At five-thirty on a summer Sunday afternoon, I take a walk down Riverside Drive, past the children’s pocket parks, the time-worn benches, the golden sun shining through the giant elm trees, the couples, families, loners sitting on the green (the sign says don’t sit on it,)—nah and I invariably walk over to the Muslim ice-cream man who automatically hands me my favorite, the giant ice-cream sandwich wrapped in silver foil, which I unwrap to give me a lift. I know I have a limited time before the sun begins to melt it—and the three dinky napkins the ice-cream man has gave me is barely good for daintily dabbing my shirt, shorts and Merrills.
I do this as the light traffic of buses, cars, bicyclists, cyclists stream back and forth as the lights give their warning signs, changing from red to a grayish figure, which indicates it’s safe to cross. It is almost impossible to describe the beauty of it all, the aged, the young, the children, the lone walkers with their doggies, this human family of various colors being so peaceful the birds sing extra loud for them. But by now, my $3 Good Humor Bar has melted down to nothing melting like the candle wax of the sun, or interest from the Fed.
I think of my days as a boy when the Bungalow Bar white ice cream trucks with roof-shaped shingled roofs came ringing through my Williamsburg Brooklyn neighborhood and the driver, dressed all in white, brought it to a halt, got out, and met with the flood of ragamuffin kids flying down their stoops from the dinner tables with their change or a loose dollar bill in hand, for one or two of them. The Bungalow Bar man could barely meet up with the demand, depleting the depths of his truck. A vanilla, orange-ice coated bar on a stick was my favorite then. After I finished it, I’d keep just the stick in my mouth, savoring the last juices of it.
The Bungalow Bar Truck also sold Good Humor Bars, so I felt like I was in a time warp, in which a sandwich cost about a quarter, and the ring-a-long of the bells on the top of the small white truck with its white suited driver was iconic, those bells calling me back to a rougher, tougher, not so genteel neighborhood as the upper West Side. But in any case, I thank life for giving me its memory, especially in the summer when the heat could be ferocious, but is at this point deliciously cool. Someone always had a stashed wrench open a fire hydrant, sliding a piece of wood beneath it to raise the gushing water into a brilliant spray that trapped a rainbow, even on those tough streets.
All of my urchin friends, unlike the privileged kids in the park sprays would frolic in our crime. That is, until somebody said, “The cops are coming. Let’s get out of here.” And some one or two of us got a slap in the face from the brave men in blue. I’d wonder if they treated their kids like that; actually Bay Ridge and other posh Brooklyn neighborhoods was generally where they lived, so they didn’t get polluted by the kids in Williamsburg which, parenthetically, in the intervening fifty or sixty years or more from today, has made a fabulous comeback, given the real estate crunch that ensued from the 50’s on. It still exists, except now the co-ops in these beautiful old buildings go for seven figures and feature 24-hour doormen and (all the amenities) which sound like a word from Greek mythology.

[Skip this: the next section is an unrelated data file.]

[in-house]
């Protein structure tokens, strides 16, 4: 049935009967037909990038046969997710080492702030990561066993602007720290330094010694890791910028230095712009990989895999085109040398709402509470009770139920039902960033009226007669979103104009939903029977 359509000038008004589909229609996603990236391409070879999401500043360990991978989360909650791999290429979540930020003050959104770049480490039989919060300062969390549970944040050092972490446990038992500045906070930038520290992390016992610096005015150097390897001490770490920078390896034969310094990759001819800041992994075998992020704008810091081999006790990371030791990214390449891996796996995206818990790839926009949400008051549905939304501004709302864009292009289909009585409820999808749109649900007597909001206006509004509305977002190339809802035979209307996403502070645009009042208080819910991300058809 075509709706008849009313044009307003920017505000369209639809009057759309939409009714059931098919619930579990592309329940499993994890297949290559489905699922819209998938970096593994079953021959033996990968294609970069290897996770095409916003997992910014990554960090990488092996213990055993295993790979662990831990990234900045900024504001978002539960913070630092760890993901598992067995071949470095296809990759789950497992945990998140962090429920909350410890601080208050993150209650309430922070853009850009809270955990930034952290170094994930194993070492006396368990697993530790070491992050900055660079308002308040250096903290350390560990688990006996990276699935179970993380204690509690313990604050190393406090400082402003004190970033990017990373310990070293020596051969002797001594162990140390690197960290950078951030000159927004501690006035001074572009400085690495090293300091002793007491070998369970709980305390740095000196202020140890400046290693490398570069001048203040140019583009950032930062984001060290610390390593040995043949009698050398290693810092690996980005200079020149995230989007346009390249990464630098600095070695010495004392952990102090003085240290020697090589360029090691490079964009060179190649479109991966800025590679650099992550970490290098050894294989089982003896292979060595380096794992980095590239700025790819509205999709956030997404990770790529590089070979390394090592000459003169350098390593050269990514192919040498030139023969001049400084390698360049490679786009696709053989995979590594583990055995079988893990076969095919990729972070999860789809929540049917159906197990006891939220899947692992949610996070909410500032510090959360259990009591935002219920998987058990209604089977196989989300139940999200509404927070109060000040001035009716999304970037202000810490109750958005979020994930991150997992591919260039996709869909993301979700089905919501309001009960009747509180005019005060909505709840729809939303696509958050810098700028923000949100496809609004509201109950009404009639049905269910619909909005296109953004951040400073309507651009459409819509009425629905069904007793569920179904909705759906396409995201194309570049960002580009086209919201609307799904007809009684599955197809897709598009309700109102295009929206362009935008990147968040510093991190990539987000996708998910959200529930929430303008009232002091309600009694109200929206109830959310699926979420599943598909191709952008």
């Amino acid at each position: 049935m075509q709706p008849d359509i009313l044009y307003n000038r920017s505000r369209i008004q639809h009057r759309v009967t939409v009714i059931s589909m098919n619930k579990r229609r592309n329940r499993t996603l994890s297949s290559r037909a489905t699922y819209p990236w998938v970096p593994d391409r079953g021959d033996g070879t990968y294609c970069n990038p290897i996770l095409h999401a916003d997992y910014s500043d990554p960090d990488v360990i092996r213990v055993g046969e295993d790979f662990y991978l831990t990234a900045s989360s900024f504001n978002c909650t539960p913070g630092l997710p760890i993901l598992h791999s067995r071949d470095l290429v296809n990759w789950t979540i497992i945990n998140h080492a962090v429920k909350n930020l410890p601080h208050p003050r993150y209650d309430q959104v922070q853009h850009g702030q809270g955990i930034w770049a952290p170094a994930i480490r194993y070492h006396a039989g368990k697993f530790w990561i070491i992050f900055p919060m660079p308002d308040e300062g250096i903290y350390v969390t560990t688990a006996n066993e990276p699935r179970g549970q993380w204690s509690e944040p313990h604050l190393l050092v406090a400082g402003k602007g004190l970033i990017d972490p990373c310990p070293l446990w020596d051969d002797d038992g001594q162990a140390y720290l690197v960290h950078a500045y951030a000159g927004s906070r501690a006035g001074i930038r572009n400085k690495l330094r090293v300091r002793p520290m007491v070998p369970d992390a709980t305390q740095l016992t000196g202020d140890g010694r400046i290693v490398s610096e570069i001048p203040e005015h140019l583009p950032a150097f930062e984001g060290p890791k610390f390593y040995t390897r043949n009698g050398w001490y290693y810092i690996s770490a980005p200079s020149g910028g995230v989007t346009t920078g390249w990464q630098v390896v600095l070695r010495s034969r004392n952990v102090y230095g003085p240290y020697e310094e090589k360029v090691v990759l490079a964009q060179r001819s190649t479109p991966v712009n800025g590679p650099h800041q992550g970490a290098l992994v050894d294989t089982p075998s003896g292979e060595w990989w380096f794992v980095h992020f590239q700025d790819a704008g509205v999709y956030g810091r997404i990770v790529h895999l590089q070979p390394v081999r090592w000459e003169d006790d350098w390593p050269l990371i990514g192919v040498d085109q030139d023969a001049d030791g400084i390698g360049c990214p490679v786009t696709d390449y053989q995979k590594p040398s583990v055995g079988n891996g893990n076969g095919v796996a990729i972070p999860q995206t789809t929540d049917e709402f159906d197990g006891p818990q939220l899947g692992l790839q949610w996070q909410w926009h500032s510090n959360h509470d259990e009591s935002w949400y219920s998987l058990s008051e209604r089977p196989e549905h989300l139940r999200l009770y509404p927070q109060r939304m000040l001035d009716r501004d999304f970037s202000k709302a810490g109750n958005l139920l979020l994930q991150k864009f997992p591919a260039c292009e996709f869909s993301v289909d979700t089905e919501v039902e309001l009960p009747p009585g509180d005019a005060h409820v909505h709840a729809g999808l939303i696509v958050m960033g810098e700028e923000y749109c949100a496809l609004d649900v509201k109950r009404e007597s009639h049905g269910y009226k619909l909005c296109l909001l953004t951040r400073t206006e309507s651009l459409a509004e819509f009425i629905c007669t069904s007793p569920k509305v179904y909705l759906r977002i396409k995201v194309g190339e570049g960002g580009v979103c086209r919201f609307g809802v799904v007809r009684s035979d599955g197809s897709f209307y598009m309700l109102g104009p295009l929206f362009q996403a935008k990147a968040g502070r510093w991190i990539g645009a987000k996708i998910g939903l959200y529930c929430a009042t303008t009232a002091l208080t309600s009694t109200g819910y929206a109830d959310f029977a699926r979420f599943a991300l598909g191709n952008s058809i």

I remember forgetting to give our landlord back then both who built and lived in the same three story brick house our rent check (one of my chores) $60 for one month, and he in a gentlemanly manor had to remind my father, who was furious that I had forgotten but wrote him another check on the spot. Among the then working class of Williamsburg then, we were considered rich. My father owned a glove shop and drove a Buick Roadmaster, dressed very well, unlike those of our neighborhood kids who never let me forget that we were “rich” (an illusion) unlike them, whose fathers had to labor at real jobs, like driving trucks, and came home looking sweaty and needing a shower.
So it’s all behind me now packed in a carton in the basement space of my memory. A poor cousin of mine came to visit me once at my present residence and said to me, “This is a long way from Brooklyn, isn’t it, Jerry,” and I said, “I guess it is, Dominic,” May time rest his gone soul gone for good into some public “rest home” I can’t find. But my dad’s work ethic prepared me well for the future world,. Then came Brooklyn College, a Bachelor’s and Masters’ Degree, a career in advertising, leaving it at last, to be a writer on my own terms, so that I could enjoy my life, like this Good Humor Bar, and not be a face in the crowd, but a name on a page that stood for something—not just a spoiled “rich kid,” but one who understood the poor, the struggling, the have-nots from previous jobs as a Welfare Investigator, a school teacher in Bensonhurst Brooklyn, and finally a step up, a P.R. person in the publishing business.
It was here I met with some of the best writers in the world, and read their books, and finished my education in life, love, upward mobility, how to dress, speak, go to museums, study music, and realize the depth of life and beauty. But, reader, I have held you too long over a walk in the park and an ice cream sandwich. You have your own life, your ups and down, kudos and critiques. My own wish is that you appreciate, beyond the many wars we are sucked into, the indestructible beauty of life, and the way that crippled old man in a wheel chair holds the hand of his black nurse, staring longingly at me and the world.
Jerry Mazza is a freelance writer and life-long resident of New York City. An EBook version of his book of poems “State Of Shock,” on 9/11 and its after effects is now available at Amazon.com and Barnesandnoble.com. He has also written hundreds of articles on politics and government as Associate Editor of Intrepid Report (formerly Online Journal). Reach him at email@example.com.